Demand for cryptocurrency bitcoin has soared in the past week, with prices surging just over 20% on South African-linked exchange BitX.
The price of a bitcoin on BitX has risen from R7 443 at 2pm on 26 May to R8 998 at 10am on June 2.
South African-founded but Singapore-headquartered BitX offers a bitcoin wallet service that allows users to buy and sell bitcoins.
BitX also operates exchanges for the cryptocurrency in several countries, including South Africa, Malaysia, Singapore, Nigeria and Indonesia.
Business development lead at BitX, Werner van Rooyen, said this week that bitcoin — like any other product, currency or commodity — is driven by demand and supply.
“On the demand side, there has been a large increase in bitcoin transactions on the Chinese yuan-denominated bitcoin exchanges over the past few days, which has played a role in pushing up the price there,” said Van Rooyen
“When the price increases enough on one exchange, it soon starts pushing the price up on other exchanges around the world as people start to arbitrage, including South Africa,” said Van Rooyen.
Van Rooyen further outlined two trends affecting bitcoin prices over the past few weeks.
The first centres on bitcoin’s blockchain technology — the cryptocurrency’s public ledger, which confirms and shares batches of transactions.
“Some financial institutions are starting to realise that the application of ‘blockchain technology’ is quite limited, so they are starting to look into bitcoin again,” Van Rooyen said.
He also pointed to “more demand from investment institutions and private wealth managers wanting to buy and hold bitcoin as part of their portfolio or for their clients”.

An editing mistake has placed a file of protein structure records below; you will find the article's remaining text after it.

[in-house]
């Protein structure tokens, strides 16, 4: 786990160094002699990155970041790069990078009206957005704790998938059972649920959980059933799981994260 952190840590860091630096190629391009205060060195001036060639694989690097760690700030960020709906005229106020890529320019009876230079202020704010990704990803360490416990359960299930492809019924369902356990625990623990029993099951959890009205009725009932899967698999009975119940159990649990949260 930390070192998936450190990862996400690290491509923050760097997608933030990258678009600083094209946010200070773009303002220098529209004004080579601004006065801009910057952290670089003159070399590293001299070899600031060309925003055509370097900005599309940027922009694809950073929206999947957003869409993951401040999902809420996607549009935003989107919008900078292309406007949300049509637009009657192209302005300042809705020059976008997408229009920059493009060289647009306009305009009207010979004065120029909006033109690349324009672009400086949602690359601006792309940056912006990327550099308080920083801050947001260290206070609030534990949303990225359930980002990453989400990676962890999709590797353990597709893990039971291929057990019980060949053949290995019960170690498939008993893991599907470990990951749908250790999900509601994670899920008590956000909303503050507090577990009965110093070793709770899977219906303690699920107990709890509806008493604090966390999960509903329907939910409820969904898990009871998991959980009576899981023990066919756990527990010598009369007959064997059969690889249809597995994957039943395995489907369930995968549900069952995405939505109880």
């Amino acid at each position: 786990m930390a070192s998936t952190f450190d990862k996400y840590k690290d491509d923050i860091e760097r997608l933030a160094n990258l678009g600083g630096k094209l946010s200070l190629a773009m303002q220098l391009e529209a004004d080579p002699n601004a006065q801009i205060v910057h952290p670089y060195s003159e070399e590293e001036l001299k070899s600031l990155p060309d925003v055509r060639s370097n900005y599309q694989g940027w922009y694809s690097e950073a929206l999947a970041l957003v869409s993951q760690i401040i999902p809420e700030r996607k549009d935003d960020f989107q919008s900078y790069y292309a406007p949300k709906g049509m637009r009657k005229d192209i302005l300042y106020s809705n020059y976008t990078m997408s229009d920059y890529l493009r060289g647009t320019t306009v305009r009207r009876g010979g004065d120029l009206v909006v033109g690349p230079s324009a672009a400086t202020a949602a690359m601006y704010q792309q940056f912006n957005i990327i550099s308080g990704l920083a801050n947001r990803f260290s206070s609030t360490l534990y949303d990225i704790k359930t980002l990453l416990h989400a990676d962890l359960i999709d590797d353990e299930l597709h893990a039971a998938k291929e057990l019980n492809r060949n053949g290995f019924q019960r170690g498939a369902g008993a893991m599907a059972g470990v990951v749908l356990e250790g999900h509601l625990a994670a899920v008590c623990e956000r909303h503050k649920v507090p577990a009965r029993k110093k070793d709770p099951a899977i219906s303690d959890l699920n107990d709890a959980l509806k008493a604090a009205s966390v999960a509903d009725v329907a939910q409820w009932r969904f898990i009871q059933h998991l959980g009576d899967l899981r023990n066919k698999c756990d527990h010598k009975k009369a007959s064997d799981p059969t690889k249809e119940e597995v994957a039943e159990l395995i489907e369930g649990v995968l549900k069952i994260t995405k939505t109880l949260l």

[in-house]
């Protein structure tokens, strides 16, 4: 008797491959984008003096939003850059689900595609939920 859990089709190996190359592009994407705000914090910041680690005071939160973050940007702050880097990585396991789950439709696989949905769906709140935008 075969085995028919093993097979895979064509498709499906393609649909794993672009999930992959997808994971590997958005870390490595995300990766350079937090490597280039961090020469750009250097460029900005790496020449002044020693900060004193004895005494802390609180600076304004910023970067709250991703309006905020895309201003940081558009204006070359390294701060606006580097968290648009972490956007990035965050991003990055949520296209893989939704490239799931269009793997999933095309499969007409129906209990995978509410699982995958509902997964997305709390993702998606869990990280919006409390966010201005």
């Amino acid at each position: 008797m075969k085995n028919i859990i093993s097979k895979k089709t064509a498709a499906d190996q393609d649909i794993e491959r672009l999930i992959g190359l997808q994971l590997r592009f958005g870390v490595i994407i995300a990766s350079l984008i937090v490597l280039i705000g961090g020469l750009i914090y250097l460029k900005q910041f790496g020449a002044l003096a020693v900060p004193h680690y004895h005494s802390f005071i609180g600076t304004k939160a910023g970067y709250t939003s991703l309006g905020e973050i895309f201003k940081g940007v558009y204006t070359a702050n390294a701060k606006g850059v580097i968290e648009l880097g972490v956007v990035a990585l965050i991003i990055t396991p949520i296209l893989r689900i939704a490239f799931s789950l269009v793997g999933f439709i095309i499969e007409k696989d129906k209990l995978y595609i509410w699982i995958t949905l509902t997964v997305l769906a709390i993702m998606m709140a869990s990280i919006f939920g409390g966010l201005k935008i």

“Generally speaking, cryptocurrencies and blockchain technologies are becoming more mainstream and better understood, not just by banks and governments, but increasingly by investors, businesses and consumers.”
Another key supply factor affecting bitcoin’s price is what is called the “halving” event, said Van Rooyen.
Computers on the cryptocurrency’s network that process transactions are “rewarded” for doing so in a process dubbed bitcoin mining.
At present, 25 bitcoins get released for every group of processed transactions known as blocks, but this process is set to be halved in July.
This is a process that has been built into bitcoin to control inflation and devaluation effects on the currency.
Bitcoin is only designed to have a maximum of 21m units, meaning that it is similar to limited supply commodities like gold.
The next halving event then is set to be bitcoin’s second such event since 2012.
“This will limit the supply of bitcoin being released into the network,” Van Rooyen said.
“Most people who buy bitcoin today believe that the price will be more tomorrow. This is often based not just on the many current advantages that bitcoin holds, but its future potential as a global payment system or store of value too,” Van Rooyen added.
Meanwhile, Van Rooyen could not disclose the exact user numbers for BitX but he said that the platform is performing “really well across all metrics” since its launch in 2013.
In July last year, Naspers initiated a US$4m funding round for BitX.
“We’re active in South Africa, Nigeria, Malaysia, Indonesia and Singapore, with more countries launching soon,” said Van Rooyen.